Saturday, November 24, 2007

#26: Deep Rising (Stephen Sommers, 1998)

I normally hate the shorthand comparisons lazy critics make, particularly X-meets-Y. (It's Schindler's List meets Mr. Magorium's Wonder Emporium! On acid! With a twist of lime!) However, the blurb on the video box for Deep Rising sums it up perfectly: Die Hard meets Aliens meets Titanic. In addition, the Han Solo character has been added to the mix. This delightful concoction, when consumed, results in really, really stupid fun. Maybe my limited blockbuster intake makes me appreciate something like Deep Rising more than if I watched these jams all the time. Nevertheless, Stephen Sommers has directed a fast food bacon double cheeseburger of a movie. And I like fast food bacon double cheeseburgers, even though they will one day kill me. This movie is a non-stop procession of cliches, but they're good cliches, and the pacing never flags. Sommers has the good sense to leave out the dumb stuff, and to leave in the super-dumb stuff. For example, he discards everything in Titanic except for the awesomeness of the ship and what happens when it sinks. (Incidentally, Sommers gives the ship the fantastic name Argonautica and the even more fantastic motto "Good times forever.")He keeps all the good stuff from Aliens but has the good sense to cast someone other than Paul Reiser in the Paul Reiser role. He realizes that casting Treat Williams as an action hero is ludicrous, so all the self-deprecating one-liners are hilariously unhilarious (e.g. "Now what?" "This is turning out to be one hell of a day," "Cut me some slack," "I'm working too hard," "Jeez Louise," etc.) These lines are delivered the way Bruce Willis and Schwarzenegger deliver their one-liners. Kevin J. O'Connor plays the Bill Paxton "game over, man" role. O'Connor starred in Candy Mountain. I mention that only because Candy Mountain is a great movie that everyone should see. It has nothing whatsoever to do with this post. The sea monsters are pretty exciting, but I will always believe that CGI looks like shit. It doesn't matter too much in this case. A half-digested man gets to melt in front of our eyes. The villains are a Rainbow Coalition of pirate mercenaries, multi-culturally plundering the world, one enormous cruise ship at a time. Stuff blows up. A ski-doo is propelled in mid-air. Giant mutant octopi in the South China Sea fuck shit up. I am putting my journalism degree to good use. Treat Williams! Argonautica! Good times forever! Whoo!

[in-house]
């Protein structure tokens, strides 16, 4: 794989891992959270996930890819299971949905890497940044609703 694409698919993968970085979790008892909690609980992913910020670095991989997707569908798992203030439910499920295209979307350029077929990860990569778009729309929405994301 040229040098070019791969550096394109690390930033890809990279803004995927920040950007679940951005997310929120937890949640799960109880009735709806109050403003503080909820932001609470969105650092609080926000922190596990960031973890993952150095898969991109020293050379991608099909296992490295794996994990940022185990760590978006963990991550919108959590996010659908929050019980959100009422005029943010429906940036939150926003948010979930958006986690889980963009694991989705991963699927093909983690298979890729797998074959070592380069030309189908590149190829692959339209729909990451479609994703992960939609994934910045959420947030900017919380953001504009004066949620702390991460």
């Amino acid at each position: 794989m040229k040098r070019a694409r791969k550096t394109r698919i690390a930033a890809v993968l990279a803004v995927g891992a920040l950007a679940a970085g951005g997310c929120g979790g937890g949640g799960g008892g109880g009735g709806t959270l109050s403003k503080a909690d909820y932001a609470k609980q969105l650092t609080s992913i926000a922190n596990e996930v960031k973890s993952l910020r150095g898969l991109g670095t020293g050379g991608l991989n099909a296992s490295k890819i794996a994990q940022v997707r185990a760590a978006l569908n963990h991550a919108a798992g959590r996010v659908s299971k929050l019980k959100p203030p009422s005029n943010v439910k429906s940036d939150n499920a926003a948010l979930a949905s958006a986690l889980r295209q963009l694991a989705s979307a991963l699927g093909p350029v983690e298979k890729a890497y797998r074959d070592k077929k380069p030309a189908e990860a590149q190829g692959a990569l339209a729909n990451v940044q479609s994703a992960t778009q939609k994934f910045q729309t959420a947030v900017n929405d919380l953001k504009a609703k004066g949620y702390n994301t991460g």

Saturday, November 10, 2007

#25: Deathdream (Bob Clark, 1974)

After the ridiculousness of the last four films on this list, I'm glad to see an honest-to-god good film represented. Without denying the goofy-assed entertainment value of Dead of Night, The Dead Pit, Dead Waters, and Death Machine, I prefer the well-acted, visually distinctive, intelligent, and creepily unsettling Deathdream. I saw a television news report a few weeks ago purporting to analyze the recent spate of mainstream Iraq war movies and concluding that it is just too soon for audiences to deal with films critical of our involvement in the War on Terror (or George W. Bush's War of Terror, if, like me, you prefer Borat's name for it). Like any other mainstream news report about film, it assumed that star-studded Hollywood extravaganzas were the only game in town, and ignored the numerous documentaries, foreign films, and TV movies like Joe Dante's Homecoming, released before Paul Haggis noticed there was a war going on. Maybe audiences are staying away from In the Valley of Elah because it's a toothless mediocrity, not because it's "too soon." Too soon, too soon. Should we wait until it's no longer a problem? That's what the networks support. Most filmmakers waited until the late 1970s and 1980s to make any films about the failure of Vietnam. Bob Clark filmed his independent horror movie, Deathdream, while U.S. troops were still in Vietnam, and its release date and subject matter coincided with the troops' return home and their difficulties re-assimilating to an American culture with which they felt disconnected.